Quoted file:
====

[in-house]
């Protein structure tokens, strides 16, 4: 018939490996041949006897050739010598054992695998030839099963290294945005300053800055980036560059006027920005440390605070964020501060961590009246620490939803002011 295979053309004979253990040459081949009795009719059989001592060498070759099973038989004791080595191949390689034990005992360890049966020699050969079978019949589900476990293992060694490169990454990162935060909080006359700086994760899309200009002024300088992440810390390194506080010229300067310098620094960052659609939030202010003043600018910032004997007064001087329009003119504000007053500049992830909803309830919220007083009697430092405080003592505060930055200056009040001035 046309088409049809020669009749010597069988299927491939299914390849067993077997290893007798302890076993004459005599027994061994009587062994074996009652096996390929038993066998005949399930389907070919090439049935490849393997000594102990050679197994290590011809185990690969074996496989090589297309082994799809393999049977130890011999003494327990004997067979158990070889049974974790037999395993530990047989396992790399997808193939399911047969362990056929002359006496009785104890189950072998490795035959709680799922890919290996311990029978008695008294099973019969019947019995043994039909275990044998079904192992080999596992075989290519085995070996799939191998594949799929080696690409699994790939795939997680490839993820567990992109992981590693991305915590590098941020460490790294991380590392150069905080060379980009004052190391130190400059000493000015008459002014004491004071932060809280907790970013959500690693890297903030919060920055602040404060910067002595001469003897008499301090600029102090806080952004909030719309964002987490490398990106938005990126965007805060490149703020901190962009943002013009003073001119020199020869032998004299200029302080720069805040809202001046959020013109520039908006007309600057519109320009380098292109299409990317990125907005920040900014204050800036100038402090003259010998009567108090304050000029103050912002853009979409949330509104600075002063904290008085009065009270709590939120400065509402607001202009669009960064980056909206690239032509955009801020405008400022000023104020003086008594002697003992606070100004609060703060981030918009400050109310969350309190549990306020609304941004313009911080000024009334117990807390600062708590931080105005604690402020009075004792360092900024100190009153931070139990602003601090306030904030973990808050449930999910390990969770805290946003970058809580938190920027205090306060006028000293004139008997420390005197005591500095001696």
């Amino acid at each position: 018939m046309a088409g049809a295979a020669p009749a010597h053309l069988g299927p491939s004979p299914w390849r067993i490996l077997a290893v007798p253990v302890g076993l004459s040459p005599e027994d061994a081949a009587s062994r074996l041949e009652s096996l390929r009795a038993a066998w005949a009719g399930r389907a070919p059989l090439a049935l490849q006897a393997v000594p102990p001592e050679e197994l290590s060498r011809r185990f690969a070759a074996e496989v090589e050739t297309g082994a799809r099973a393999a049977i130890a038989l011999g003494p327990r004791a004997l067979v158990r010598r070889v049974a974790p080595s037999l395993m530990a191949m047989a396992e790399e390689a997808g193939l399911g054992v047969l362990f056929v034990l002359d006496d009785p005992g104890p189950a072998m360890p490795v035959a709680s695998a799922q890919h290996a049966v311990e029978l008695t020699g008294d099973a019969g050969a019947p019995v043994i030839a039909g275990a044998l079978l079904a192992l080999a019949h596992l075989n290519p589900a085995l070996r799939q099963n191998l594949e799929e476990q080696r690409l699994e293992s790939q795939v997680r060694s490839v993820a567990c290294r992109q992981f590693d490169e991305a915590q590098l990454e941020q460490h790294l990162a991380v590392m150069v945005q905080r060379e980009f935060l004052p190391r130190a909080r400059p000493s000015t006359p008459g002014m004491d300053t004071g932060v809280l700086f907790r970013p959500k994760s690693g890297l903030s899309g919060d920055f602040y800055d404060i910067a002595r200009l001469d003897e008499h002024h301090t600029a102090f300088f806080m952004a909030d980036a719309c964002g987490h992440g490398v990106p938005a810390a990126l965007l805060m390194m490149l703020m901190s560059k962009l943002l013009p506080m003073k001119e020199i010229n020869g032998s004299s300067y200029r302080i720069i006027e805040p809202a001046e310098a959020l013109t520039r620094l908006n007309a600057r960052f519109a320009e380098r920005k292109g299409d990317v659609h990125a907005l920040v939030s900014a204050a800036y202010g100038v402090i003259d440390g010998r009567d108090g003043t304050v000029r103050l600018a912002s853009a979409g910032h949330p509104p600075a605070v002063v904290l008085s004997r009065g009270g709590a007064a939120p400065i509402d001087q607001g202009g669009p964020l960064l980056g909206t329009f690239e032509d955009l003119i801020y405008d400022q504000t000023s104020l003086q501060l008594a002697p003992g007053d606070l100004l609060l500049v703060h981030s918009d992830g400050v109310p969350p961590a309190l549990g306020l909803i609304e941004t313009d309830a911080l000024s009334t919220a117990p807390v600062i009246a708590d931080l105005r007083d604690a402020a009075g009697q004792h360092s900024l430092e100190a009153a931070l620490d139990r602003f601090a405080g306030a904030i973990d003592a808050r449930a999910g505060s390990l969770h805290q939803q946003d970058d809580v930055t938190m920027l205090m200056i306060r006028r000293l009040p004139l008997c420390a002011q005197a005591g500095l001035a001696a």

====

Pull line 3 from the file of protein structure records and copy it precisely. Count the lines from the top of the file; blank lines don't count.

């Amino acid at each position: 018939m046309a088409g049809a295979a020669p009749a010597h053309l069988g299927p491939s004979p299914w390849r067993i490996l077997a290893v007798p253990v302890g076993l004459s040459p005599e027994d061994a081949a009587s062994r074996l041949e009652s096996l390929r009795a038993a066998w005949a009719g399930r389907a070919p059989l090439a049935l490849q006897a393997v000594p102990p001592e050679e197994l290590s060498r011809r185990f690969a070759a074996e496989v090589e050739t297309g082994a799809r099973a393999a049977i130890a038989l011999g003494p327990r004791a004997l067979v158990r010598r070889v049974a974790p080595s037999l395993m530990a191949m047989a396992e790399e390689a997808g193939l399911g054992v047969l362990f056929v034990l002359d006496d009785p005992g104890p189950a072998m360890p490795v035959a709680s695998a799922q890919h290996a049966v311990e029978l008695t020699g008294d099973a019969g050969a019947p019995v043994i030839a039909g275990a044998l079978l079904a192992l080999a019949h596992l075989n290519p589900a085995l070996r799939q099963n191998l594949e799929e476990q080696r690409l699994e293992s790939q795939v997680r060694s490839v993820a567990c290294r992109q992981f590693d490169e991305a915590q590098l990454e941020q460490h790294l990162a991380v590392m150069v945005q905080r060379e980009f935060l004052p190391r130190a909080r400059p000493s000015t006359p008459g002014m004491d300053t004071g932060v809280l700086f907790r970013p959500k994760s690693g890297l903030s899309g919060d920055f602040y800055d404060i910067a002595r200009l001469d003897e008499h002024h301090t600029a102090f300088f806080m952004a909030d980036a719309c964002g987490h992440g490398v990106p938005a810390a990126l965007l805060m390194m490149l703020m901190s560059k962009l943002l013009p506080m003073k001119e020199i010229n020869g032998s004299s300067y200029r302080i720069i006027e805040p809202a001046e310098a959020l013109t520039r620094l908006n007309a600057r960052f519109a320009e380098r920005k292109g299409d990317v659609h990125a907005l920040v939030s900014a204050a800036y202010g100038v402090i003259d440390g010998r009567d108090g003043t304050v000029r103050l600018a912002s853009a979409g910032h949330p509104p600075a605070v002063v904290l008085s004997r009065g009270g709590a007064a939120p400065i509402d001087q607001g202009g669009p964020l960064l980056g909206t329009f690239e032509d955009l003119i801020y405008d400022q504000t000023s104020l003086q501060l008594a002697p003992g007053d606070l100004l609060l500049v703060h981030s918009d992830g400050v109310p969350p961590a309190l549990g306020l909803i609304e941004t313009d309830a911080l000024s009334t919220a117990p807390v600062i009246a708590d931080l105005r007083d604690a402020a009075g009697q004792h360092s900024l430092e100190a009153a931070l620490d139990r602003f601090a405080g306030a904030i973990d003592a808050r449930a999910g505060s390990l969770h805290q939803q946003d970058d809580v930055t938190m920027l205090m200056i306060r006028r000293l009040p004139l008997c420390a002011q005197a005591g500095l001035a001696a």